Decision U.no.23/2007

U.no.23/2007

On the basis of Articles 110 and 112 of the Constitution of the Republic of Macedonia and Article 70 of the Book of Procedures of the Constitutional Court of the Republic of Macedonia (»Official Gazette of the Republic of Macedonia«, no.70/1992), at its session held on 2 May 2007, the Constitutional Court of the Republic of Macedonia passed the following

DECISION

1. Article 1 paragraph 3, Article 2 paragraph 2 and Article 12 paragraph 3 of the Law on Changing and Supplementing the Law on Political Parties (“Official Gazette of the Republic of Macedonia”, no. 5/2007) ARE REPEALED.

2. The Resolution on suspending the execution of the individual acts or actions that have been adopted, that is, undertaken on the basis of Article 12 paragraph 3 of the Law on Changing and Supplementing the Law on Political Parties BECOMES OUT OF EFFECT.

3. This decision shall generate legal effects from the date of its publication in the “Official Gazette of the Republic of Macedonia”.

4. Upon the initiative submitted by Toni Gurevski from Skopje, President of the Party “League for Democracy”, and Vanco Sehtanski from Skopje, President of the “Secret Macedonian Radical Unification” (TMRO), the Constitutional Court of the Republic of Macedonia with its Resolution U.no.23/2007 of 14 March 2007 instigated proceedings for appraising the constitutionality of Article 1 paragraph 3, Article 2 paragraph 2, and Article 12 paragraph 3 of the Law noted in item 1 of the present Decision.

The procedure was initiated since a well-founded question was raised before the Court regarding the concordance of the contested articles with the Constitution.

5. At its session the Court found that under Article 1 paragraph 3 of the Law on Changing and Supplementing the Law on Political Parties (“Official Gazette of the Republic of Macedonia”, no.5/2007) prior to the expiration of every four years since the date of registration a political party is required to submit to the basic court individually given signatures certified with a notary, with the number of signatures required to found a political party.

Pursuant to Article 13 of the Law, this Law enters into force on the eighth day from the date of its publication. The Law was published on 16 January 2007, and entered into force on 24 January 2007.

The Court also found that on 24 January 2007, that is, on the date the Law went into effect, a correction of the Law on Changing and Supplementing the Law on Political Parties by the Legislative Committee of the Assembly of the Republic of Macedonia was published in the “Official Gazette of the Republic of Macedonia”, no.8/2007.

The correction notes that following the comparison with the original text it was established that mistakes had been made in the text of the Law on Changing and Supplementing the Law on Political Parties, as a result of which Article 1 paragraph 3 should read as follows: Prior to the expiration of every two years from the date of registration a political party is required to submit with the Basic Court individually given signatures before the official of the Ministry of Justice based on the place of residence of the member of the political party, with the number of signatures necessary to found a political party in line with paragraph 1 of this article.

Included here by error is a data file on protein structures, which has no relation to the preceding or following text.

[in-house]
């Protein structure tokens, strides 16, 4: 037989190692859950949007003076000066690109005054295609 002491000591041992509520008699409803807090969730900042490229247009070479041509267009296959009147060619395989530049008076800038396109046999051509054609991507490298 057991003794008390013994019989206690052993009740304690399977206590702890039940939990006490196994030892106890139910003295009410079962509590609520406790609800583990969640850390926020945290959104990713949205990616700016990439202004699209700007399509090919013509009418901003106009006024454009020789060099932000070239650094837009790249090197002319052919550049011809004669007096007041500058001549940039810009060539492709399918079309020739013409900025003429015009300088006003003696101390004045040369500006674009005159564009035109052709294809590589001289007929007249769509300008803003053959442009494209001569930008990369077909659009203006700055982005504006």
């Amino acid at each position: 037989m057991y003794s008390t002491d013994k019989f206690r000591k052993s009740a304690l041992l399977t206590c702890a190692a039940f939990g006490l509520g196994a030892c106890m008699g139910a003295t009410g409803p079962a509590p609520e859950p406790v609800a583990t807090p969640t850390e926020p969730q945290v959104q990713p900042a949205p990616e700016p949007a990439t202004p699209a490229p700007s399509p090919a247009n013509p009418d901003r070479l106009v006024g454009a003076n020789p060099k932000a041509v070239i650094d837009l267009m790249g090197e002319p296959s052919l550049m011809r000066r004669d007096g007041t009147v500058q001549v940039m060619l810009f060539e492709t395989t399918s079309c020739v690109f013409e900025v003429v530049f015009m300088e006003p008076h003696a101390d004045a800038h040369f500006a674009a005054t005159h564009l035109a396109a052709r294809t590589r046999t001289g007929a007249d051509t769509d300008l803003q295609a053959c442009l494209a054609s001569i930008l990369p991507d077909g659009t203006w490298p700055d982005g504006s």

The rule of law is a fundamental value of the constitutional order of the Republic of Macedonia pursuant to Article 8 paragraph 1 line 3 of the Constitution.

Under Article 52 of the Constitution of the Republic of Macedonia, laws and other regulations are published before entering into force. Laws and other regulations are published in the “Official Gazette of the Republic of Macedonia” within seven days from the date of their adoption at the latest.

Laws come into force on the eighth day from their publication at the earliest, or on the day of their publication in exceptional cases determined by the Assembly.

Under Article 75 paragraph 1 of the Constitution, laws are declared by promulgation, while under paragraph 2 of the same article, the promulgation declaring the laws is signed by the President of the Republic and the President of the Assembly.

Under Article 76 paragraph 1 of the Constitution, the Assembly sets up permanent and temporary working bodies.

Under Article 115 paragraph 1 of the Rules of Procedure of the Assembly it is envisaged that permanent working bodies are set up with a decision of the Assembly.

With a Decision to set up permanent working bodies of the Assembly of the Republic of Macedonia (“Official Gazette of the Republic of Macedonia”, no.85/2002), inter alia, the Legislative Committee has been set up as permanent working body of the Assembly of the Republic of Macedonia.

The Legislative Committee, among other, is competent to provide corrections to the published text of laws and other acts, on the basis of the original text of the adopted law or other act of the Assembly.

From the provisions noted it derives that the Legislative Committee of the Assembly of the Republic of Macedonia, being a permanent working body the members of which are from among the representatives in the Assembly, may provide corrections to mistakes in the published text of the Law, which was made in the concrete case.

However, despite such competence of this body, the Court assessed that the Legislative Committee may not replace the text of the legal norm with a correction having the character of a change in its disposition, whereby the character of the correction is surpassed, without conducting a new assembly procedure for changing the law, without such change in the legal norm be pronounced with promulgation by the President of the Republic and without envisaging the constitutionally defined time limit for entry into force of such change following its publication.

Namely, the fact that the correction by the Legislative Committee was published on the date of entry into force of the Law on Changing and Supplementing the Law on Political Parties, demonstrates that no time limit for entry into force following the publication was envisaged for this provision, as an essentially new one.

Concomitantly, given the established facts of the case, it arises that in the published text of the Law there is a provision of essential importance which was not voted out in the Assembly. The attempt to correct this inconsistency with a correction by the Legislative Committee and to have this correction replace the published text and enter into force on the date of publication, deviates the constitutional setup of the Assembly and its competence whereby the Legislative Committee of the Assembly of the Republic of Macedonia appears in the role of a legislator.